Thursday, May 17, 2012

Testing Kids with Special Needs

Testing has started at school for kids in grades 3-5. This standardized test (EOG's) is something that teachers have been preparing kids for at least the last 4 months. Most children have no problem with these tests, but for a child with special needs, this type of test can really upset them.

Last year, when Ethan took the EOG's for the first time, we knew we were going to have to go about testing a different way. Based on his performance on Benchmarks, we knew that Ethan got highly distracted by the other kids in the room...even if they weren't doing anything! We (being myself, his teacher, his tutors, and his Speech Therapist...everyone on his IEP team) decided that the only thing to do would be to have him tested separately. This was a great success for him and he did spectacular on the EOG's.

Over the past 2 years, I have learned a couple of tricks to share with any other parent/teacher preparing a special needs, or even an ADHD child for standardized testing.

  • Fight for 1-on-1 testing. Last year, it was his math tutor who did the testing. This year, it is the Speech Therapist. The most important thing was to have a teacher or staff member that he is very familiar with. Teacher's are not allowed to say much once testing begins, so it is up to Ethan to say if he needs a break, or if there is something going on. Having a familiar person was key for his comfort level.
  • Allow for breaks. When Ethan gets frustrated with a question, he just shuts down and will not answer anything else. That being said, it's imperative that he gets a break BEFORE he gets so frustrated. Sometimes he just needs to stand up and walk around...he's a big pacer, and that helps him think, so allowing for a quick walk around the room can help.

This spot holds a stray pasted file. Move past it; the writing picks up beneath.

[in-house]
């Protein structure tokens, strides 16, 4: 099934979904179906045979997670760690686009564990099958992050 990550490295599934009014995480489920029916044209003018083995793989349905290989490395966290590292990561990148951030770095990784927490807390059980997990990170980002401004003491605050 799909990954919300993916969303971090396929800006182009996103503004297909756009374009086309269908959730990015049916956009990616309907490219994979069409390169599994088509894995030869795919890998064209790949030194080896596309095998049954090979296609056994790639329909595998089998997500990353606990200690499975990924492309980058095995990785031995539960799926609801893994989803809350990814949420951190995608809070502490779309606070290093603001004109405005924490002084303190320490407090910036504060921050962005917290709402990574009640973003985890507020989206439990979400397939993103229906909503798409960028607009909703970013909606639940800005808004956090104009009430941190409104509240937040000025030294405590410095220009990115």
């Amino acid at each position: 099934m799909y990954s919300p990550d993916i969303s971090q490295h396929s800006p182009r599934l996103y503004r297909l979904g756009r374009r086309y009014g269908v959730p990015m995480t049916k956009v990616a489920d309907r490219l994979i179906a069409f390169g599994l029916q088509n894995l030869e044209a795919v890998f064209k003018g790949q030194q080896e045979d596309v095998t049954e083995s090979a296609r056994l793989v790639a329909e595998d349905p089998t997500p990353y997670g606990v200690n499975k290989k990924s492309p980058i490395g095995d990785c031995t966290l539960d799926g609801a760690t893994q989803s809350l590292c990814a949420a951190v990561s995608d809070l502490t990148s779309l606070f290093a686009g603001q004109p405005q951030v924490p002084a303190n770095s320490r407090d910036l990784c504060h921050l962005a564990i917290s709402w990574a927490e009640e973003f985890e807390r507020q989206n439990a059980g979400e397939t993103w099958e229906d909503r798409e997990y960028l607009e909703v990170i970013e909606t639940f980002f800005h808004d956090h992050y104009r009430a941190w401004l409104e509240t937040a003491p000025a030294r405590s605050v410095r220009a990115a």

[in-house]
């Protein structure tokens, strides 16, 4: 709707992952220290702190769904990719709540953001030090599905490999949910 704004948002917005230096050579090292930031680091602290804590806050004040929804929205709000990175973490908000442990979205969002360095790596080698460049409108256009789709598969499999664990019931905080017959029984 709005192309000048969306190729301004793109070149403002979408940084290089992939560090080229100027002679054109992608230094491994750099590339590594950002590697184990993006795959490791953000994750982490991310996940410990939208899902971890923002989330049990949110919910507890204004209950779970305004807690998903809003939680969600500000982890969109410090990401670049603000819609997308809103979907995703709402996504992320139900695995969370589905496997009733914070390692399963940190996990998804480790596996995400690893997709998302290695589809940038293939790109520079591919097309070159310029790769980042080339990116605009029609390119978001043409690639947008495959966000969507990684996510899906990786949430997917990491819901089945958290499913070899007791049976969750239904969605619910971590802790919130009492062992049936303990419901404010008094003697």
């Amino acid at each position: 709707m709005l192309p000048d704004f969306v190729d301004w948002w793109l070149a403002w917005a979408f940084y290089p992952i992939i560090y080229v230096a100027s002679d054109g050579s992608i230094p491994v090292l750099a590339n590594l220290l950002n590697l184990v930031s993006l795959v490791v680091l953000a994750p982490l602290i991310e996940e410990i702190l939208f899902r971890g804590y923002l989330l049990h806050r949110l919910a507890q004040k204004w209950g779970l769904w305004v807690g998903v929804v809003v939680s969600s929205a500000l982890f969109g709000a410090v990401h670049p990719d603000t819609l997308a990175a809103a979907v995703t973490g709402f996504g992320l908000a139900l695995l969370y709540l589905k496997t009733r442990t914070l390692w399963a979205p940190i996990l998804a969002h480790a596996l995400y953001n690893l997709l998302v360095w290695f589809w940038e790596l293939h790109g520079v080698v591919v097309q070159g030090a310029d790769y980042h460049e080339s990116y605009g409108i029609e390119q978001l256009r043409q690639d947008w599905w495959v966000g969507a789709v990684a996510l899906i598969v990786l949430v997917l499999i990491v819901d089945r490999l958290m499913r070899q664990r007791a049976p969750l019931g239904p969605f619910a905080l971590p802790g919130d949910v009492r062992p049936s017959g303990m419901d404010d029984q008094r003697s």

• Drink from a straw. We have found that drinking through a straw helps Ethan to refocus, so stick a straw in a bottle of water and that could help. It also gives him a chance to stop and think about drinking instead of how hard a question might be.
  • Chew or eat something crunchy. An occupational therapist told us one time that crunchy and chewy foods help to reorganize the brain. We have found that anything from chewing gum to crunching on carrots can help. This time, I gave his speech therapist a bag of sour lego block candy. Hopefully he won't eat all of them at once, but use them when needed. One of the things we constant try to teach him is how to advocate for himself, including asking for the help he needs.
  • Have a fidget handy. Ethan does not use fidgets much anymore, but they definitely used to help him. It keeps that nervous energy at bay and again, allows them to focus on something other than worry.
  • Make sure your child understands that their grade does not depend on the results of this test. Ethan has worried about this endlessly and we always have to over emphasize that this test does not make any difference on his grades or whether or not he will pass the grade he is in.
  • Involve a reward. Ethan's teacher is allowing "Game Day" after testing on Thursday. He is very excited about getting to play video games after testing and it gives him something to look forward to. Other teachers are having movie day, extra recess, or extra time on the computers, iTouch's and iPads.
Do you have a special needs child that has gone through standardized testing? Did you have any tricks that you have used? Would any of these solutions work for your child? I'd love to hear your comments!
                                                  

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